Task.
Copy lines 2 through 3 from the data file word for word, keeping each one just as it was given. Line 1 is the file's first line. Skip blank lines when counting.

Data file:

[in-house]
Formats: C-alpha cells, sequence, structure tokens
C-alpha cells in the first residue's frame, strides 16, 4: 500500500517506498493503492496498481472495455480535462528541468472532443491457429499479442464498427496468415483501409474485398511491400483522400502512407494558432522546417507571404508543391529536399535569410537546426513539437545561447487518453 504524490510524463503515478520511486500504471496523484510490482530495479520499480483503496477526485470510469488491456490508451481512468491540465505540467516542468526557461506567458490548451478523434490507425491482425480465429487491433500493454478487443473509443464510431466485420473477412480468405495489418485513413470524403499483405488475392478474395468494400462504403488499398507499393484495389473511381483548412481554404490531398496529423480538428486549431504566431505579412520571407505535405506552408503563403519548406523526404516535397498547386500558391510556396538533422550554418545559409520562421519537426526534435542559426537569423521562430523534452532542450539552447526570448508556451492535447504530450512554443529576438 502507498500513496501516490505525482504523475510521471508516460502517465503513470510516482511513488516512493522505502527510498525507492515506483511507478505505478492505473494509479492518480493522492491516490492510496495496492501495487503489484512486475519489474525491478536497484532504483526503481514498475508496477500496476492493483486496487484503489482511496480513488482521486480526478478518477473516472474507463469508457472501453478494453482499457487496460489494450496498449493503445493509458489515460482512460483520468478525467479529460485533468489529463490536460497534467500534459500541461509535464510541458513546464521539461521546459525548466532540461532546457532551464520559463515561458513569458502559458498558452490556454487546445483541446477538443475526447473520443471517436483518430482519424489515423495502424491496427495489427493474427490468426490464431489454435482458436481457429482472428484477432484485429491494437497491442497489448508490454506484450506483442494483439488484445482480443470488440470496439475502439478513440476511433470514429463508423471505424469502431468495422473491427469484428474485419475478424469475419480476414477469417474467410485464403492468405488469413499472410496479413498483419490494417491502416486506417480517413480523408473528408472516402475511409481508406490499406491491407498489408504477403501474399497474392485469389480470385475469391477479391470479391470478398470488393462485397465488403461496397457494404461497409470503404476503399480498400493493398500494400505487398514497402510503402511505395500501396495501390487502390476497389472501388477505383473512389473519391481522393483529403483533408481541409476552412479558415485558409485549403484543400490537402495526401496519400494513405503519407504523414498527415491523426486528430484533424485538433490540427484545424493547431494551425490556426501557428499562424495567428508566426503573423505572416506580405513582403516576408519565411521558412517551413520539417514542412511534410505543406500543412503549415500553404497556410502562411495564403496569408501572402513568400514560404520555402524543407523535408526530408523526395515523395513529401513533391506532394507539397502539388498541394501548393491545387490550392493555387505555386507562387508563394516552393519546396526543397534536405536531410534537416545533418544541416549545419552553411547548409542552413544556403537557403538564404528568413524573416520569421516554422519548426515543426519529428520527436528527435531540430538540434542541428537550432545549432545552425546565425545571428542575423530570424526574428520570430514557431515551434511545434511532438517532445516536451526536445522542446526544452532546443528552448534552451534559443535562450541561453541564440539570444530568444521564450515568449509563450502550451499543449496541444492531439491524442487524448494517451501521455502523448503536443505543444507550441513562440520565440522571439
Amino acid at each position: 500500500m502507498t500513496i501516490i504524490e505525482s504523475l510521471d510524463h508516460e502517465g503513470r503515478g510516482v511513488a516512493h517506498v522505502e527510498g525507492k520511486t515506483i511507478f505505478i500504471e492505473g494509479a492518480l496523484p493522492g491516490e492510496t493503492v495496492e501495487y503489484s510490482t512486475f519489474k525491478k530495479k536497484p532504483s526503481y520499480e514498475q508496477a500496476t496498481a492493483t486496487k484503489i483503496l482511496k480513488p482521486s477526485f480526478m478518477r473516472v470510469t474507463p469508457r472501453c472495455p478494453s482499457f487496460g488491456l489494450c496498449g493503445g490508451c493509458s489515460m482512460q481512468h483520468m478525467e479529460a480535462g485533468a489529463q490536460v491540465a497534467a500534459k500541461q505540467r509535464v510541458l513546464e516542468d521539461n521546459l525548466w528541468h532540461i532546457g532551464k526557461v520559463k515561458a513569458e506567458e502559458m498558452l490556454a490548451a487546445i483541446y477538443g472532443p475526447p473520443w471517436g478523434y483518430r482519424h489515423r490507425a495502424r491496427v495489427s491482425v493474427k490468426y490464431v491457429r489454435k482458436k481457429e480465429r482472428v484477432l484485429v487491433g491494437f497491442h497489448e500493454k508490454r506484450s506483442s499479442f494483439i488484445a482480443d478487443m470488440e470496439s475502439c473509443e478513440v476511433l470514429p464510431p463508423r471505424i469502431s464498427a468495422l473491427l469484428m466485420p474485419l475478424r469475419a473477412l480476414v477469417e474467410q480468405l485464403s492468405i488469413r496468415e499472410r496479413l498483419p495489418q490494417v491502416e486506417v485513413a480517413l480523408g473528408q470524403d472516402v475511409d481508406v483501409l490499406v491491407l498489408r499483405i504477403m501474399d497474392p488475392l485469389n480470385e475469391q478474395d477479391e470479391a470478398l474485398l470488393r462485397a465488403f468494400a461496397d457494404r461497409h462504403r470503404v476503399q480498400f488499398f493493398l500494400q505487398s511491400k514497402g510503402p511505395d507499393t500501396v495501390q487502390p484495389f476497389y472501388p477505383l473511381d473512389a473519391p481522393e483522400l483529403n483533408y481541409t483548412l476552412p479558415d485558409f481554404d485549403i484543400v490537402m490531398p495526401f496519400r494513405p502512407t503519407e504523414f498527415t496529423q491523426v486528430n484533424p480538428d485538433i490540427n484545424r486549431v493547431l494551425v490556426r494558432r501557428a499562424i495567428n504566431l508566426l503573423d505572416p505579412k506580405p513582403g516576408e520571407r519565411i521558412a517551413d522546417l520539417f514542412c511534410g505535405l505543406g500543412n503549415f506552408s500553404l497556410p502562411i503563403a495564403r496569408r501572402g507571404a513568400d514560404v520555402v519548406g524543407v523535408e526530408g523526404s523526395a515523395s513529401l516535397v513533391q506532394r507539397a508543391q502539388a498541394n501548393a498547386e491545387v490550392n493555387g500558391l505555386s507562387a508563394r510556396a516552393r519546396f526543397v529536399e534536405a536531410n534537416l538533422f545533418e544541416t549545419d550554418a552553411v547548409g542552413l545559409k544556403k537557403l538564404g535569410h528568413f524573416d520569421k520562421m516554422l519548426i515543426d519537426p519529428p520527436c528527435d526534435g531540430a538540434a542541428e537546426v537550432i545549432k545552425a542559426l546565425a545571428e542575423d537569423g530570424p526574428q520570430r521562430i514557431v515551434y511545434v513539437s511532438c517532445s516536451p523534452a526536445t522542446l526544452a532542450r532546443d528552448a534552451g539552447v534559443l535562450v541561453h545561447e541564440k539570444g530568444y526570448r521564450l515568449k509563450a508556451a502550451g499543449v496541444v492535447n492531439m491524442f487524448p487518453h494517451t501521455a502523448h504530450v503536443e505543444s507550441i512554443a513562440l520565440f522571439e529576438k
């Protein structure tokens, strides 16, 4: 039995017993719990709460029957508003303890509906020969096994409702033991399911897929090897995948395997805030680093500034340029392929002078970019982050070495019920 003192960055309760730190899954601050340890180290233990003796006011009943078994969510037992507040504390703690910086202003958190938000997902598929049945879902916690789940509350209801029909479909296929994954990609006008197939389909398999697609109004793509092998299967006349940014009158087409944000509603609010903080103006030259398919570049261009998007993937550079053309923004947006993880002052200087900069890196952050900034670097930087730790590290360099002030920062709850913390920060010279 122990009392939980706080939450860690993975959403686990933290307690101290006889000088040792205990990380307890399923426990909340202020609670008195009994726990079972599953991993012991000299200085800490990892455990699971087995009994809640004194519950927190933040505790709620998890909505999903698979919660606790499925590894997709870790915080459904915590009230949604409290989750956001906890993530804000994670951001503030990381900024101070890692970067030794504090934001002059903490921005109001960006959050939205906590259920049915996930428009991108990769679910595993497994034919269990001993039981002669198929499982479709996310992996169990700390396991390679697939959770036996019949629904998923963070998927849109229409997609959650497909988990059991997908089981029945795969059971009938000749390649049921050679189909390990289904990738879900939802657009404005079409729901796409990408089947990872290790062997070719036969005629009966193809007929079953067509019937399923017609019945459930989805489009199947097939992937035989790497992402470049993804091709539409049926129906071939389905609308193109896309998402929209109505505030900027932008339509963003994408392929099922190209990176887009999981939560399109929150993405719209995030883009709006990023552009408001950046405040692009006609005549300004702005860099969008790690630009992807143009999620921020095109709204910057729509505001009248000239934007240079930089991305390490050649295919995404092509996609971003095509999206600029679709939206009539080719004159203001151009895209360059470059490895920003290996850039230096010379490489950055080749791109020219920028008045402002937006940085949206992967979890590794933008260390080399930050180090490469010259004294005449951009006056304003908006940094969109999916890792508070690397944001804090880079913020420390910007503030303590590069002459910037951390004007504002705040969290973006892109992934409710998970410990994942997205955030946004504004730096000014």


Formats: C-alpha cells, sequence, structure tokens
C-alpha cells in the first residue's frame, strides 16, 4: 500500500517506498493503492496498481472495455480535462528541468472532443491457429499479442464498427496468415483501409474485398511491400483522400502512407494558432522546417507571404508543391529536399535569410537546426513539437545561447487518453 504524490510524463503515478520511486500504471496523484510490482530495479520499480483503496477526485470510469488491456490508451481512468491540465505540467516542468526557461506567458490548451478523434490507425491482425480465429487491433500493454478487443473509443464510431466485420473477412480468405495489418485513413470524403499483405488475392478474395468494400462504403488499398507499393484495389473511381483548412481554404490531398496529423480538428486549431504566431505579412520571407505535405506552408503563403519548406523526404516535397498547386500558391510556396538533422550554418545559409520562421519537426526534435542559426537569423521562430523534452532542450539552447526570448508556451492535447504530450512554443529576438 502507498500513496501516490505525482504523475510521471508516460502517465503513470510516482511513488516512493522505502527510498525507492515506483511507478505505478492505473494509479492518480493522492491516490492510496495496492501495487503489484512486475519489474525491478536497484532504483526503481514498475508496477500496476492493483486496487484503489482511496480513488482521486480526478478518477473516472474507463469508457472501453478494453482499457487496460489494450496498449493503445493509458489515460482512460483520468478525467479529460485533468489529463490536460497534467500534459500541461509535464510541458513546464521539461521546459525548466532540461532546457532551464520559463515561458513569458502559458498558452490556454487546445483541446477538443475526447473520443471517436483518430482519424489515423495502424491496427495489427493474427490468426490464431489454435482458436481457429482472428484477432484485429491494437497491442497489448508490454506484450506483442494483439488484445482480443470488440470496439475502439478513440476511433470514429463508423471505424469502431468495422473491427469484428474485419475478424469475419480476414477469417474467410485464403492468405488469413499472410496479413498483419490494417491502416486506417480517413480523408473528408472516402475511409481508406490499406491491407498489408504477403501474399497474392485469389480470385475469391477479391470479391470478398470488393462485397465488403461496397457494404461497409470503404476503399480498400493493398500494400505487398514497402510503402511505395500501396495501390487502390476497389472501388477505383473512389473519391481522393483529403483533408481541409476552412479558415485558409485549403484543400490537402495526401496519400494513405503519407504523414498527415491523426486528430484533424485538433490540427484545424493547431494551425490556426501557428499562424495567428508566426503573423505572416506580405513582403516576408519565411521558412517551413520539417514542412511534410505543406500543412503549415500553404497556410502562411495564403496569408501572402513568400514560404520555402524543407523535408526530408523526395515523395513529401513533391506532394507539397502539388498541394501548393491545387490550392493555387505555386507562387508563394516552393519546396526543397534536405536531410534537416545533418544541416549545419552553411547548409542552413544556403537557403538564404528568413524573416520569421516554422519548426515543426519529428520527436528527435531540430538540434542541428537550432545549432545552425546565425545571428542575423530570424526574428520570430514557431515551434511545434511532438517532445516536451526536445522542446526544452532546443528552448534552451534559443535562450541561453541564440539570444530568444521564450515568449509563450502550451499543449496541444492531439491524442487524448494517451501521455502523448503536443505543444507550441513562440520565440522571439